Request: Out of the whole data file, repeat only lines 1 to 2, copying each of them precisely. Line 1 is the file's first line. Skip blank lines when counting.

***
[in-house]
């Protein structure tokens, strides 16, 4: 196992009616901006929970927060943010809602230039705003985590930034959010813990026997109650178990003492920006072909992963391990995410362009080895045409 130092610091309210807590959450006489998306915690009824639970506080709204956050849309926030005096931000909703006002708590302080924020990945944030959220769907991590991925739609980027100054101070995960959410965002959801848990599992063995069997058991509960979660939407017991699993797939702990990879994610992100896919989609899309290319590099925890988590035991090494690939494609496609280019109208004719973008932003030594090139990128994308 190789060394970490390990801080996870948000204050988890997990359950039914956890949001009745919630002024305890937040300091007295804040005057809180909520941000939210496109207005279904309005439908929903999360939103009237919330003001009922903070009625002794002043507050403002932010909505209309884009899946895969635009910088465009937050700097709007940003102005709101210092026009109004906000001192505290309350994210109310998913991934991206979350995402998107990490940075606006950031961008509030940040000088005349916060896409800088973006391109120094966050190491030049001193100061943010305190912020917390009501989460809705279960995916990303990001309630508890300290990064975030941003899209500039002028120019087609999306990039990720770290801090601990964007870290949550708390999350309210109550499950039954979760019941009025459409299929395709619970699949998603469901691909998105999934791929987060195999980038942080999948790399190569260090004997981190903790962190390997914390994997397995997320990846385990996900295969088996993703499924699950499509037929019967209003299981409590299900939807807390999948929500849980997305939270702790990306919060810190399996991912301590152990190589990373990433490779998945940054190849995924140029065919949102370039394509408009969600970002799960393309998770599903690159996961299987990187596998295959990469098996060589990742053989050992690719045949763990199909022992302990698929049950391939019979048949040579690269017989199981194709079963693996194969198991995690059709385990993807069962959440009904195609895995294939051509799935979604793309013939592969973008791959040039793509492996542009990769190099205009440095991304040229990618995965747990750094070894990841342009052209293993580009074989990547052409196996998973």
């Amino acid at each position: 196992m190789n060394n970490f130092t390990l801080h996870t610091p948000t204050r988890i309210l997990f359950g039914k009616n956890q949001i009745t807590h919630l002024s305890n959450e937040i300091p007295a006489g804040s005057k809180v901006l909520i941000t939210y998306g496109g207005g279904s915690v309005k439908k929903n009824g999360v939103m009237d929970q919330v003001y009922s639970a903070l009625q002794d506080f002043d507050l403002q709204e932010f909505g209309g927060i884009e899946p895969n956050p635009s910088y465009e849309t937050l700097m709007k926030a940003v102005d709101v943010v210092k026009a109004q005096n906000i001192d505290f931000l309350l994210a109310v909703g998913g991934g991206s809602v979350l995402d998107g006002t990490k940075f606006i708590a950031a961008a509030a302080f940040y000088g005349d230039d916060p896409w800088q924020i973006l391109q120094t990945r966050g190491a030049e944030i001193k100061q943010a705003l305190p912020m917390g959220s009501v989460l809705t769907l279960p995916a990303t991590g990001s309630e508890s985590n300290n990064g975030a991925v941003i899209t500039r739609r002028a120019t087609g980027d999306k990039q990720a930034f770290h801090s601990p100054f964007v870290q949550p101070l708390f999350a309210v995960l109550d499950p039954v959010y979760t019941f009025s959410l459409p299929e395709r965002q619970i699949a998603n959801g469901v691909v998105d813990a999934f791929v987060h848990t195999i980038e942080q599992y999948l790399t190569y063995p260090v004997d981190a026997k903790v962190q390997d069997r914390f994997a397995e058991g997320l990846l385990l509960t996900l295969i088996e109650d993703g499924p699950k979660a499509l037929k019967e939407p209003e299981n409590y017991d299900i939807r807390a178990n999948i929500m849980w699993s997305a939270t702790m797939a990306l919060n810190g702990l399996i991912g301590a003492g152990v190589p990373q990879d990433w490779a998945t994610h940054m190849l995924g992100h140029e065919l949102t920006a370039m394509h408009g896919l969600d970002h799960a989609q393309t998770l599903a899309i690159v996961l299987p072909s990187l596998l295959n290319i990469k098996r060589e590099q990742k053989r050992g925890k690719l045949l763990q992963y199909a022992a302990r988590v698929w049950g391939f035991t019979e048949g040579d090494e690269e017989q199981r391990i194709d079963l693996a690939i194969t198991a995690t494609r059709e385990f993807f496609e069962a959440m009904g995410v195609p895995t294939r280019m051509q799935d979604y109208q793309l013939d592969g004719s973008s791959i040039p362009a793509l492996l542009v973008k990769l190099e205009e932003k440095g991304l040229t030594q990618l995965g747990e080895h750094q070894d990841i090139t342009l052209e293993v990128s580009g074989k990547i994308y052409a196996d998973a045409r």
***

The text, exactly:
[in-house]
């Protein structure tokens, strides 16, 4: 196992009616901006929970927060943010809602230039705003985590930034959010813990026997109650178990003492920006072909992963391990995410362009080895045409 130092610091309210807590959450006489998306915690009824639970506080709204956050849309926030005096931000909703006002708590302080924020990945944030959220769907991590991925739609980027100054101070995960959410965002959801848990599992063995069997058991509960979660939407017991699993797939702990990879994610992100896919989609899309290319590099925890988590035991090494690939494609496609280019109208004719973008932003030594090139990128994308 190789060394970490390990801080996870948000204050988890997990359950039914956890949001009745919630002024305890937040300091007295804040005057809180909520941000939210496109207005279904309005439908929903999360939103009237919330003001009922903070009625002794002043507050403002932010909505209309884009899946895969635009910088465009937050700097709007940003102005709101210092026009109004906000001192505290309350994210109310998913991934991206979350995402998107990490940075606006950031961008509030940040000088005349916060896409800088973006391109120094966050190491030049001193100061943010305190912020917390009501989460809705279960995916990303990001309630508890300290990064975030941003899209500039002028120019087609999306990039990720770290801090601990964007870290949550708390999350309210109550499950039954979760019941009025459409299929395709619970699949998603469901691909998105999934791929987060195999980038942080999948790399190569260090004997981190903790962190390997914390994997397995997320990846385990996900295969088996993703499924699950499509037929019967209003299981409590299900939807807390999948929500849980997305939270702790990306919060810190399996991912301590152990190589990373990433490779998945940054190849995924140029065919949102370039394509408009969600970002799960393309998770599903690159996961299987990187596998295959990469098996060589990742053989050992690719045949763990199909022992302990698929049950391939019979048949040579690269017989199981194709079963693996194969198991995690059709385990993807069962959440009904195609895995294939051509799935979604793309013939592969973008791959040039793509492996542009990769190099205009440095991304040229990618995965747990750094070894990841342009052209293993580009074989990547052409196996998973």